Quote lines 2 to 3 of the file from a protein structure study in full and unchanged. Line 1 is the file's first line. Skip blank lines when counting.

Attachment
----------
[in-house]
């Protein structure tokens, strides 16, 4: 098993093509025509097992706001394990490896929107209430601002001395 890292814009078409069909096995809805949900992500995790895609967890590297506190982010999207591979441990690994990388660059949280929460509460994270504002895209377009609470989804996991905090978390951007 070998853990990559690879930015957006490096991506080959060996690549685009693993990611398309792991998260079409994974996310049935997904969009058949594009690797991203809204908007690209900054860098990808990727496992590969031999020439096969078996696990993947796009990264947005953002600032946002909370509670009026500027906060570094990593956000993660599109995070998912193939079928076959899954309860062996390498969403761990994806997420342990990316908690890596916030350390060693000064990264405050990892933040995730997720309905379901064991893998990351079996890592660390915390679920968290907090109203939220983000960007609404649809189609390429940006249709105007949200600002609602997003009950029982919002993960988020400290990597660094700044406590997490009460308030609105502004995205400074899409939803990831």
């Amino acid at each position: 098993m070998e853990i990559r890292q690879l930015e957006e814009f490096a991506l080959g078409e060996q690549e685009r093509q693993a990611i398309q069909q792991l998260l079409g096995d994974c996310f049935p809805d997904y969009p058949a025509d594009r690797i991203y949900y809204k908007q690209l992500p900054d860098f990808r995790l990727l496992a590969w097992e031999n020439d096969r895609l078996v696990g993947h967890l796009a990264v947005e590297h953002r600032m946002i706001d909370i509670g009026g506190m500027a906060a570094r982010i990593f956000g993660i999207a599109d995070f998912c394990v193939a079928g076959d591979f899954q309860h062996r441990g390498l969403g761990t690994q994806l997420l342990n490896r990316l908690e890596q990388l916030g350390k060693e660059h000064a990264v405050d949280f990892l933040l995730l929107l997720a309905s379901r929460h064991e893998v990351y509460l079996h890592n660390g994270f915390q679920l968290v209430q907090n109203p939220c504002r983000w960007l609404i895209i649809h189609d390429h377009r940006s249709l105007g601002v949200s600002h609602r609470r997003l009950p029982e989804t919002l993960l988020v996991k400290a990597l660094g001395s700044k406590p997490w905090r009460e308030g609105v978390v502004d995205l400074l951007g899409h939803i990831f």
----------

């Protein structure tokens, strides 16, 4: 098993093509025509097992706001394990490896929107209430601002001395 890292814009078409069909096995809805949900992500995790895609967890590297506190982010999207591979441990690994990388660059949280929460509460994270504002895209377009609470989804996991905090978390951007 070998853990990559690879930015957006490096991506080959060996690549685009693993990611398309792991998260079409994974996310049935997904969009058949594009690797991203809204908007690209900054860098990808990727496992590969031999020439096969078996696990993947796009990264947005953002600032946002909370509670009026500027906060570094990593956000993660599109995070998912193939079928076959899954309860062996390498969403761990994806997420342990990316908690890596916030350390060693000064990264405050990892933040995730997720309905379901064991893998990351079996890592660390915390679920968290907090109203939220983000960007609404649809189609390429940006249709105007949200600002609602997003009950029982919002993960988020400290990597660094700044406590997490009460308030609105502004995205400074899409939803990831």
């Amino acid at each position: 098993m070998e853990i990559r890292q690879l930015e957006e814009f490096a991506l080959g078409e060996q690549e685009r093509q693993a990611i398309q069909q792991l998260l079409g096995d994974c996310f049935p809805d997904y969009p058949a025509d594009r690797i991203y949900y809204k908007q690209l992500p900054d860098f990808r995790l990727l496992a590969w097992e031999n020439d096969r895609l078996v696990g993947h967890l796009a990264v947005e590297h953002r600032m946002i706001d909370i509670g009026g506190m500027a906060a570094r982010i990593f956000g993660i999207a599109d995070f998912c394990v193939a079928g076959d591979f899954q309860h062996r441990g390498l969403g761990t690994q994806l997420l342990n490896r990316l908690e890596q990388l916030g350390k060693e660059h000064a990264v405050d949280f990892l933040l995730l929107l997720a309905s379901r929460h064991e893998v990351y509460l079996h890592n660390g994270f915390q679920l968290v209430q907090n109203p939220c504002r983000w960007l609404i895209i649809h189609d390429h377009r940006s249709l105007g601002v949200s600002h609602r609470r997003l009950p029982e989804t919002l993960l988020v996991k400290a990597l660094g001395s700044k406590p997490w905090r009460e308030g609105v978390v502004d995205l400074l951007g899409h939803i990831f």